Usayd Younis and Cassie Quarless: Can you really claim objectivity when you act as a voyeur looking upon a subject, journeying to ‘faraway lands’ to report on foreign people through an orientalist lens, as so many documentary filmmakers do?

It is assumed that you have to be a cis white man to be able to be objective. All art, all media, all thought is subjective. But talk about subjectivity only ever crops up when those who are meant only to be studied begin to talk back. It’s important to revisit the roots of documentary. John Grierson, an early figure in British documentary said: “I look on cinema as a pulpit – a pulpit from which to preach about how the working class really lived, and to show the middle and upper classes how much their comfort depended on working-class labour.” We’d simply be lying if we acted as if the creators of art were non-partisan in such a political world.

There are many forms of activism (as Generation Revolution explores), and we certainly see radical, critical documentary filmmaking as one of them. We didn’t have to join the activists in protest because documenting that protest to tell stories that humanise marginalised people is a protest itself.

I love how your team is also made up of people of colour. Of course, this could just be because you both happened to work together, but in a time where there is such a poor representation of people of colour in the mainstream, do you think filmmakers should be actively doing more to represent people who are not white?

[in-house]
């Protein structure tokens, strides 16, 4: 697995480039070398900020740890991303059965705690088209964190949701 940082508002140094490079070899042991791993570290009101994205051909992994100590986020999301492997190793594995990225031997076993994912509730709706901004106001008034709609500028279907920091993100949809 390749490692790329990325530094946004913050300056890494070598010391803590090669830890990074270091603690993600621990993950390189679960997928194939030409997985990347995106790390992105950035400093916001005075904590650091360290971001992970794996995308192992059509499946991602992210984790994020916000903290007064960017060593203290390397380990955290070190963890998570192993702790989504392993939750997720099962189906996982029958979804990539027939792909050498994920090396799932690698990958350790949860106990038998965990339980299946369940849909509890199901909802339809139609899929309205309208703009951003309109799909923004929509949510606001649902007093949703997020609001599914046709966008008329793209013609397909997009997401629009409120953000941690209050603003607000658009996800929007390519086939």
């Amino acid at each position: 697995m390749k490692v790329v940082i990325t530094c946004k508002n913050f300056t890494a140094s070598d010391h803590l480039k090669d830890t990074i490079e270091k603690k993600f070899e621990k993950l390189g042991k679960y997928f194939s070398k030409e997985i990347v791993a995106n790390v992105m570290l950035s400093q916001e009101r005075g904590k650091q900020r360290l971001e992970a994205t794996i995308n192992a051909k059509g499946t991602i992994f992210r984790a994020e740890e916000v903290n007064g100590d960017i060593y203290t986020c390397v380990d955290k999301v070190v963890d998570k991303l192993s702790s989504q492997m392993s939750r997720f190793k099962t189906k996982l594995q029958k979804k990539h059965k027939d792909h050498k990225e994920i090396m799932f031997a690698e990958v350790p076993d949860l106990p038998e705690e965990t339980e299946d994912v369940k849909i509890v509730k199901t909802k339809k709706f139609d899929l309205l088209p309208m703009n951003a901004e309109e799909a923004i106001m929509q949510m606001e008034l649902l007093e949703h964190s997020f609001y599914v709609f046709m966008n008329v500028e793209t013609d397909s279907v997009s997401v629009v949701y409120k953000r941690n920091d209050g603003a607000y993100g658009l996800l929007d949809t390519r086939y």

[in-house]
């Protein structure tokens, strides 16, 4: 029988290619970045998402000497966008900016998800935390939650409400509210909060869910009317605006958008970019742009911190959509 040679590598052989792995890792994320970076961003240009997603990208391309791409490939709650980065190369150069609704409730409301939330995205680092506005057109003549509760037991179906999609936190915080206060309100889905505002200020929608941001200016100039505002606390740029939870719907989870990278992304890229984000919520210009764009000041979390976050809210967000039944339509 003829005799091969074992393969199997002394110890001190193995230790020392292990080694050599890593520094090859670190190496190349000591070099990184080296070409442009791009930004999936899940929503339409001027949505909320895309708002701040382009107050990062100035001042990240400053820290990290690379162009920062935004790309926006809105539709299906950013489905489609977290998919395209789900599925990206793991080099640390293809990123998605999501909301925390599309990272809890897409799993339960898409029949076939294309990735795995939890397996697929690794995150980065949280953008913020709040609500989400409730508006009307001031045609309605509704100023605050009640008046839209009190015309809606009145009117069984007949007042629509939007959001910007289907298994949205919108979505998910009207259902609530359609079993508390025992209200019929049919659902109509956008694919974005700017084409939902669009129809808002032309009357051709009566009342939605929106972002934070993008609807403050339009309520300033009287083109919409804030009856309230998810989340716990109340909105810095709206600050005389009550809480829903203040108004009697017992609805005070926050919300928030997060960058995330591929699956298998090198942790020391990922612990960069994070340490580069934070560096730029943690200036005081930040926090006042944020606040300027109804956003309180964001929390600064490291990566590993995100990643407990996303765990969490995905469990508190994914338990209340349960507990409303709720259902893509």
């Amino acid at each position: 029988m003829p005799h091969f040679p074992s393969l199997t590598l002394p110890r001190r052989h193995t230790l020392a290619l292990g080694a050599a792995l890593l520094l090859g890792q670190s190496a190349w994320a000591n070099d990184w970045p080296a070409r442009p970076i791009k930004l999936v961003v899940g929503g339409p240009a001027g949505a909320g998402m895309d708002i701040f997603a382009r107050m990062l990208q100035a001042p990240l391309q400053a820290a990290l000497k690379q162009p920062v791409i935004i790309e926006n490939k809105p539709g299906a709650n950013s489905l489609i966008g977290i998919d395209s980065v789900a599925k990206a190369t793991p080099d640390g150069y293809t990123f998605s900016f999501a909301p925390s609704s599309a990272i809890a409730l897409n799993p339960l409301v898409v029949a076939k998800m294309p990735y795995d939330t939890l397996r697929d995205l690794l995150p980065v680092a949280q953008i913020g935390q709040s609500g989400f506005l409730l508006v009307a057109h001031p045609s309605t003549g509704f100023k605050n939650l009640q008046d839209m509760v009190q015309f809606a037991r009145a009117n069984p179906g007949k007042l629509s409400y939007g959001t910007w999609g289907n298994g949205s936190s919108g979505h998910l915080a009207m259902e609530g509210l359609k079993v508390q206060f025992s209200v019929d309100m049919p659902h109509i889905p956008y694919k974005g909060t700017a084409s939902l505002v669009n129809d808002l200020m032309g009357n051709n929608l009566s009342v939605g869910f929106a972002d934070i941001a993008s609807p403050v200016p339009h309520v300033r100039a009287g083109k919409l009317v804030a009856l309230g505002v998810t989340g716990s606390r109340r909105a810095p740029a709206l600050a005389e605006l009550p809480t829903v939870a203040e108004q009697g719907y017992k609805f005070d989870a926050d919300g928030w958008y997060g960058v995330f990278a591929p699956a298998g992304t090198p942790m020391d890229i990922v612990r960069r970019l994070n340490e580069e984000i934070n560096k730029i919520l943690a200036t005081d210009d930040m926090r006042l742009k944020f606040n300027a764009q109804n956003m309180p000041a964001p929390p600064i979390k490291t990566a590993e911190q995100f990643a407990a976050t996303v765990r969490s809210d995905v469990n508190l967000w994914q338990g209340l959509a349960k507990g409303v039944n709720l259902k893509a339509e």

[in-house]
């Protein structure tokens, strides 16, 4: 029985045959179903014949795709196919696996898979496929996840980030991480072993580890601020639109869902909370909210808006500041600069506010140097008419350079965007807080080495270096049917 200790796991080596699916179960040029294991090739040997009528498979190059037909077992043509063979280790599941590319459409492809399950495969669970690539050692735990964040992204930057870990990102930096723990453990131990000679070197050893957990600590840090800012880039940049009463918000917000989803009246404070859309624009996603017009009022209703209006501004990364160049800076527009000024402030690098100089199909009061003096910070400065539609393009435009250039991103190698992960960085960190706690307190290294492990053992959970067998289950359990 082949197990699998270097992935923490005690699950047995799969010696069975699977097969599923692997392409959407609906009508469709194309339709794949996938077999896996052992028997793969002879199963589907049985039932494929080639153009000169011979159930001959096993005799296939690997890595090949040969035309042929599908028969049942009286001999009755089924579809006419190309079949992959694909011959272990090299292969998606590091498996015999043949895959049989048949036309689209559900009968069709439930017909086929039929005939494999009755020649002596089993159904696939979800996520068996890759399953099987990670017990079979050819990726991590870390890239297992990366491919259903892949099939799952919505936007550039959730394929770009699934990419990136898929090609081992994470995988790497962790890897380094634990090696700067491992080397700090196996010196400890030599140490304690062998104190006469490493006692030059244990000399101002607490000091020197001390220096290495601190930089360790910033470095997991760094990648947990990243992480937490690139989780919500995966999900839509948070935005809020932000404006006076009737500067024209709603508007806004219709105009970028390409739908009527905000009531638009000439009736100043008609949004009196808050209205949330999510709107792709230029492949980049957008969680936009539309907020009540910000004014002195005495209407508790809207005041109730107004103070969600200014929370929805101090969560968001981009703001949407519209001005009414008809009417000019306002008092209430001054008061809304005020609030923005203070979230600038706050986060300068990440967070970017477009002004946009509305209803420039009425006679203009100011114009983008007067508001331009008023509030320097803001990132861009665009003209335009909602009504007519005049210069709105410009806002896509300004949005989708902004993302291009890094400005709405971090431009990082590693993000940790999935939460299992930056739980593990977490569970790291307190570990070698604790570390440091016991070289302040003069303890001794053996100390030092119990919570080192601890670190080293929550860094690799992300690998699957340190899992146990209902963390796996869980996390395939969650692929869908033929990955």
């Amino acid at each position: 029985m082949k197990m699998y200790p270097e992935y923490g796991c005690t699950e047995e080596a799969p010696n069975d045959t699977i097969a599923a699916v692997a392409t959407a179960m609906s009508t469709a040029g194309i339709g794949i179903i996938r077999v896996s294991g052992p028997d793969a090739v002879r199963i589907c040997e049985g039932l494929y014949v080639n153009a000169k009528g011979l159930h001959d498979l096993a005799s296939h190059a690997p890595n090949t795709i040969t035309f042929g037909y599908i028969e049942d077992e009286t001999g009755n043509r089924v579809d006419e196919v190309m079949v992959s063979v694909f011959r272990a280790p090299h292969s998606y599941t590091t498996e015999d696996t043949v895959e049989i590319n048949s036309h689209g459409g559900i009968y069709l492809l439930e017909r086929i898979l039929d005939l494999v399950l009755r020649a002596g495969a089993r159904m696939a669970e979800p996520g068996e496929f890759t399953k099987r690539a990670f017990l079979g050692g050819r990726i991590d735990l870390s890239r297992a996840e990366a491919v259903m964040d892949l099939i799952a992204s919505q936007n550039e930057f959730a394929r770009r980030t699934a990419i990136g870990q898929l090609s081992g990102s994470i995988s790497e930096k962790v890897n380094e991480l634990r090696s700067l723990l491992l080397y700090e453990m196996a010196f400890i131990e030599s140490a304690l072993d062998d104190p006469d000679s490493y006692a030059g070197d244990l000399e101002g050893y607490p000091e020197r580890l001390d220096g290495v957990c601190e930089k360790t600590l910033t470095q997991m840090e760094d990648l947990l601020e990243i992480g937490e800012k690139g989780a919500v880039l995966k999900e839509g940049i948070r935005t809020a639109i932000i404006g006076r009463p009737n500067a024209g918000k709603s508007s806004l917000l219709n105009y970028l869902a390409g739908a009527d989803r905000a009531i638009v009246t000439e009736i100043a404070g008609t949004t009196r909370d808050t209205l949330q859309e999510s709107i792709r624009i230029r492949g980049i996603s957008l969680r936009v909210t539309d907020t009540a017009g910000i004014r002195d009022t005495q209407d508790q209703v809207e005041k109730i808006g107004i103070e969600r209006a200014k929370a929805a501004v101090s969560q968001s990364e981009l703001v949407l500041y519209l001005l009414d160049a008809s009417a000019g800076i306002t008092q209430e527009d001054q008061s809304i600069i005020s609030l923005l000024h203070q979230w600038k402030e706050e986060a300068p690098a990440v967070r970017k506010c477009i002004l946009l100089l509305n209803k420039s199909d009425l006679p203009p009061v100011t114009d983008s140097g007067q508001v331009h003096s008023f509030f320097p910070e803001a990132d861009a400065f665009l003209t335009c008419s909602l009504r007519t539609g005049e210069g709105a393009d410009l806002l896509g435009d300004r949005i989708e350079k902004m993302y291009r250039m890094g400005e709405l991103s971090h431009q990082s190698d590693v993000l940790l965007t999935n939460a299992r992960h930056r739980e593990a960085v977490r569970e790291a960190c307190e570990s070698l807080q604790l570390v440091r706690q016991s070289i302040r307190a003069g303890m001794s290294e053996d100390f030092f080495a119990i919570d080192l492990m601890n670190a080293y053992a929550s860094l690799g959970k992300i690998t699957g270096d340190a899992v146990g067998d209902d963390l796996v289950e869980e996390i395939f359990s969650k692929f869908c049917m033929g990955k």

Usayd Younis and Cassie Quarless: Actually it wasn’t a coincidence at all. The two of us met and decided to make a film about black and brown people, from our perspectives – as black and brown people. There’s an expectation of non-white artists to pander to white audiences, where our stories have to be watered down for them to become ‘palatable’. We wanted to challenge that and make something that we would want to watch.

The onus isn’t necessarily on white filmmakers to tell more stories of people of colour. If anything, often we’d prefer that they didn’t, if it meant allowing room for marginalised communities to tell their own stories. What we really need is a radical shift in the industry: for it to recognise that it isn’t inclusive and representative and for it to humbly accept that things need to change. For that to happen, there needs to be a wider recognition of the reality that inequality on the lines of race, class and gender is a very real issue and a ‘diversity policy’ isn’t going to fix it.

Generation Revolution is currently crowdfunding for the completion of the film, click here to support